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Old poetry translations: “The Leaves and the Roots”

June 18, 2020

from The Arbitrator: Organ of the Workmen’s Peace Association (no. 113, June 1881)

 

In case it’s hard to read in the picture, here’s the text of B. Britten’s 1881 free translation of Krylov’s verse fable “The Leaves and the Roots” (Листы и корни, 1811) in 16 lines of amphibrachic trimeter with an ababcdcd rhyme scheme (lines 13–15 have an extra syllable at the beginning, so they scan as anapests):

THE LEAVES AND THE ROOTS.

A FABLE FROM THE RUSSIAN OF KRILOFF.

How merry we live, O we leaves,
As gaily we swing to and fro,
Or flirt with the sweet summer breeze.
And laugh at the creatures below ;
The tree trunk, grim, ugly and bare,
Full surely our beauty perceives,
No notice at all would it share,
Were it not for its glory of leaves !

Nay, Nay, said the roots from below,
Pray, how would your brave worships live
If we did not grope to and fro,
For all the kind earth has to give ?
E’en the fair light of heaven denied,
How we work, how we manage to fare ;
So your Lordships live on in your pride,
You know—just as much as you care!

And here is the Russian text (34 iambic lines, with line length varying from 1 to 6 feet and a mix of masculine and feminine rhymes occurring at unpredictable intervals, aaBcBcDDDeeFgFg…):

II. Листы и Корни

‎В прекрасный летний день,
‎Бросая по долине тень,
Листы на дереве с зефирами шептали,
Хвалились густотой, зеленостью своей
И вот как о себе зефирам толковали:
«Не правда ли, что мы краса долины всей?
Что нами дерево так пышно и кудряво,
‎Раскидисто и величаво?
‎Что́ б было в нем без нас? Ну, право,
Хвалить себя мы можем без греха!
‎Не мы ль от зноя пастуха
И странника в тени прохладной укрываем?
‎Не мы ль красивостью своей
‎Плясать сюда пастушек привлекаем?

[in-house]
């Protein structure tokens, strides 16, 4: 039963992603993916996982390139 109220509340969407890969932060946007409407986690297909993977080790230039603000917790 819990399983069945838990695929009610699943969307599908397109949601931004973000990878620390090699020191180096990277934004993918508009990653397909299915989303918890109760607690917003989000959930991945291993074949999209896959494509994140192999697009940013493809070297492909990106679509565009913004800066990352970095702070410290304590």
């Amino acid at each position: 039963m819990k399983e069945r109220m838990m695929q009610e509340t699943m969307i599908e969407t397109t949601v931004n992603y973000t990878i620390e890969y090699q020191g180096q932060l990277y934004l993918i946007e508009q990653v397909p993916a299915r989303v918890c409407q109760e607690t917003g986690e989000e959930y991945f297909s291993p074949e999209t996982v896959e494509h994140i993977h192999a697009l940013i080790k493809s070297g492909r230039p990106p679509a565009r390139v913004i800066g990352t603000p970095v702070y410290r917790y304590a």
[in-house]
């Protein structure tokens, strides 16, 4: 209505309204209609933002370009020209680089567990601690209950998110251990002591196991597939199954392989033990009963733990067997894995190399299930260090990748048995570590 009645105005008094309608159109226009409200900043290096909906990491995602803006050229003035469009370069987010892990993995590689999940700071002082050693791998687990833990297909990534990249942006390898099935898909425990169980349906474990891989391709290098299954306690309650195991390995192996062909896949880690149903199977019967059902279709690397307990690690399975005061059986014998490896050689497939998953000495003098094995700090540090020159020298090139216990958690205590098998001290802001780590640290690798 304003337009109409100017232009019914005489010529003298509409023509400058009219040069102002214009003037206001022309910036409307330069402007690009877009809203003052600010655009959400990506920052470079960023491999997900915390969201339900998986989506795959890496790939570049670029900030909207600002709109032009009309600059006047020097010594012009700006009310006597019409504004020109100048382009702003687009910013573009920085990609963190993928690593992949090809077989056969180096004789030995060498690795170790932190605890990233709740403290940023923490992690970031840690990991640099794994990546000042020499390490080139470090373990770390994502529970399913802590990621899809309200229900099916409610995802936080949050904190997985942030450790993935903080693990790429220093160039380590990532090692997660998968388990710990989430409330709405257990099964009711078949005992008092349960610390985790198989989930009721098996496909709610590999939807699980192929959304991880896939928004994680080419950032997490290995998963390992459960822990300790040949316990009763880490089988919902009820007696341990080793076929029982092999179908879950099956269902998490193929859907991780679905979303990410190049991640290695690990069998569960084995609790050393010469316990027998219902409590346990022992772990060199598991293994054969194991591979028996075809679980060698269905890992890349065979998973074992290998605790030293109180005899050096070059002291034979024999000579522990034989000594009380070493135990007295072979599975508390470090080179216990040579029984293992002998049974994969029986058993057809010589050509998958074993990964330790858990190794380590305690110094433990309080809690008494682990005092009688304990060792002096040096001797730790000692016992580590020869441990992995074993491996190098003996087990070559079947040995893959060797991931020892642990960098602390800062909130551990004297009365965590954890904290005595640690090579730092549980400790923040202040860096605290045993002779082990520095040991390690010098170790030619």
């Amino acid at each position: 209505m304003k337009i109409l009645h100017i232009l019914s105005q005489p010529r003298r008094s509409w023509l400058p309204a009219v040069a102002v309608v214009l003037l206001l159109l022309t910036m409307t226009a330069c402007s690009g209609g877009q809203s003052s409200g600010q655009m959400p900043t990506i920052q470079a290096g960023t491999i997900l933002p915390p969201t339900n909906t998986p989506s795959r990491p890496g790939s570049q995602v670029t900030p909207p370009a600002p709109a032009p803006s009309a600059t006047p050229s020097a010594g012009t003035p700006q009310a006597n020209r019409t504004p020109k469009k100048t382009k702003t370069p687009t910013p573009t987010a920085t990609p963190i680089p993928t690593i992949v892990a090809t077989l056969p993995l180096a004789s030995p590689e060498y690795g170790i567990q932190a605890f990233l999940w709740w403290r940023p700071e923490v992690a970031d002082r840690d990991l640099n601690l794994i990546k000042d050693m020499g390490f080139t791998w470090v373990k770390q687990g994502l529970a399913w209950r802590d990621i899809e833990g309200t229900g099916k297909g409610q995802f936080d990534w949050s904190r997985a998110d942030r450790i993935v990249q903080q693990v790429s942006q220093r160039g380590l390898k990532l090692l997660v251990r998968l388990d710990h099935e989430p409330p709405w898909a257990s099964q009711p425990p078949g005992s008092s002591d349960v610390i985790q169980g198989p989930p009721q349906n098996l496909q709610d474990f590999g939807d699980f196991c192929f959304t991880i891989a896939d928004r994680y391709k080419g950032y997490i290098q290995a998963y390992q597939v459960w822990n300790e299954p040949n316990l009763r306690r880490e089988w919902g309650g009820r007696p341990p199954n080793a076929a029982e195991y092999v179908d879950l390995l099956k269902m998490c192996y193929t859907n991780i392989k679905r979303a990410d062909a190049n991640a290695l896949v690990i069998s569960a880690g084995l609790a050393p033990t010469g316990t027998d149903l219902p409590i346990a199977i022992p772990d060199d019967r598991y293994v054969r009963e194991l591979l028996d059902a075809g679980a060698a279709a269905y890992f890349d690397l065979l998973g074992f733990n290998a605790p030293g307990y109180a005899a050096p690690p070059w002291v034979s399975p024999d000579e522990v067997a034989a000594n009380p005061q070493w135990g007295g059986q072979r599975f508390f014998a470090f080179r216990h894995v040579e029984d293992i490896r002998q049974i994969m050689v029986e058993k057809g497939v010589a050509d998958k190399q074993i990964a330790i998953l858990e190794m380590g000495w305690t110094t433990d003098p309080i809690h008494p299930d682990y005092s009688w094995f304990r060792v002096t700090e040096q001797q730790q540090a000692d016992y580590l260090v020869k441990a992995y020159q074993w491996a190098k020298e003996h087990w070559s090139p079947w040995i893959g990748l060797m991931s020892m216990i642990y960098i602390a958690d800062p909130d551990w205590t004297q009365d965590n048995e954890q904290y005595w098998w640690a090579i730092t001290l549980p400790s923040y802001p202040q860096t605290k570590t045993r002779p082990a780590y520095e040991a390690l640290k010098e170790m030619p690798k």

У нас же раннею и позднею зарей
‎Насвистывает соловей.
‎Да вы, зефиры, сами
‎Почти не расстаетесь с нами».—
«Примолвить можно бы спасибо тут и нам»,
Им голос отвечал из-под земли смиренно.
«Кто смеет говорить столь нагло и надменно!
‎Вы кто такие там,
‎Что дерзко так считаться с нами стали?» —
Листы, по дереву шумя, залепетали.
‎«Мы те»,
‎Им снизу отвечали:
‎«Которые, здесь роясь в темноте,
‎Питаем вас. Ужель не узнаете?
Мы корни дерева, на коем вы цветете.
‎Красуйтесь в добрый час!
‎Да только помните ту разницу меж нас:
Что с новою весной лист новый народится;
‎А если корень иссушится,—
‎Не станет дерева, ни вас».

What’s lost in the shortened translation? The poet-narrator’s speech is reduced to almost nothing. A bit of back-and-forth vanishes where the leaves find the roots’ first humble intrusion into the dialogue impudent, and there’s a different ending: in the Russian, the roots point out that the tree gets new leaves every year but dies if its roots die, while in the English the roots declare that the leaves’ ignorance of the roots’ contribution to the health of the tree is deliberate.

I don’t know who “B. Britten” could be. This translation appeared well before the famous Benjamin Britten was born. There was a William Britten from Boston who published books on spiritism in the 1870s. The B. Britten listed as the author of the words to this musical score from 1879 might be the same person as the translator here; the English text above is crying out to be sung. On the same page as the Krylov translation, we read that at a meeting of the Council, B. Britten was “unanimously re-elected as Treasurer,” apparently of the Workmen’s Peace Association that published The Arbitrator.

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